Kumar is a senior lecture at RMIT University, Melbourne, Australia.
He graduated in electronics from IIT Madras (India) and latter
did his PhD from IIT Delhi in Biomedical and Biosignals. He has
published over 80 papers (in five years) in high impact journals
and conferences and is responsible for 5 patents. He lectures
on topics related to signal processing with applications to health,
the body and multimedia. His style of lecturing is interactive
and 'hands on'.
The purpose of technology is for making us happier. The machines
need to be for us, and not enslave us. But in the early stages
of technological developments and evolutions, this has often been
forgotten and technology seems to have enslaved the people. In
the recent past, some of the organisations are including the human
factor into their technology. As the first stage of evolution,
the interaction between man and the machine has been based on
static events such as the click of the mouse or the key. The operator
have to adapt themselves to the machine and learn how to interact
with the machines. The next stage is when interfaces such as voice
operated systems are entering the markets. But in these, the dynamic
changes are filtered. The systems are made for general use and
the details such speed of the movements are discarded making these
interfaces largely emotion less, and the personality of the individual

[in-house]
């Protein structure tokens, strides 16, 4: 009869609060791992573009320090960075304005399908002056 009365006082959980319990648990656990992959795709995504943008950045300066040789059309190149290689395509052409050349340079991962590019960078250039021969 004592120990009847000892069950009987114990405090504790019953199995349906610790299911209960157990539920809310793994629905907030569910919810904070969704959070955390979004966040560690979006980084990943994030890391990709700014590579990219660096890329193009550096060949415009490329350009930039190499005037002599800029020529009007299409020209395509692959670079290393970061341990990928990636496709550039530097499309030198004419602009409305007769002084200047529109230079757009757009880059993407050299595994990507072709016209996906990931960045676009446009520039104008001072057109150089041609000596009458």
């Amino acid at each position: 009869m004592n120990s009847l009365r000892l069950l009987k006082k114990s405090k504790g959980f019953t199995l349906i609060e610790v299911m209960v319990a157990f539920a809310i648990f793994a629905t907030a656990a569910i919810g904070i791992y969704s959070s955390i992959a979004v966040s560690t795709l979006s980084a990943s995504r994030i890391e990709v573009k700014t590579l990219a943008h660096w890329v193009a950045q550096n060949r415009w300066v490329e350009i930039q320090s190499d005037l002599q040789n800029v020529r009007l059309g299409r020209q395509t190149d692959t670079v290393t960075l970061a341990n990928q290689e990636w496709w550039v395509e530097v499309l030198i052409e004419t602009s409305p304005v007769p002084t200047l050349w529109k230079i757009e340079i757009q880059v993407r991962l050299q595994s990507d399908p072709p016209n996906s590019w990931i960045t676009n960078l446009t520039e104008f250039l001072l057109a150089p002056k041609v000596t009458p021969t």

are removed. With the increase in the capabilities of computers
speed and memory, there is now a need improved interface between
the operator and the machine that is more natural. The user should
be able to convey information to the machine easily, reliably
When people interact with others, the interaction is based on
number of parallel flow of information such as what is being said,
the style of the speech, body and hand movement and gestures.
To improve the interaction of the user and the machine, there
are number of possibilities. One is to identify the details of
the human gestures and actions. The other is the use of biological
parameters that are related to the human emotions. Both these
can be achieved by measuring and analysing the electrical phenomena
of the body.
This tutorial will discuss biosignals that can be used for the
above purposes. It will also discuss the methods of recording
and analysis of these signals and some of the precautions that
are required to be taken. The tutorial will include a brief 'hands
on' experience and if time permits, there will be some demonstrations.
Human Computer Interface
People who may benefit from this tutorial will include engineers
working in developing computer controlled machines and control
systems. Graduate level knowledge of electronics and computers
will be assumed.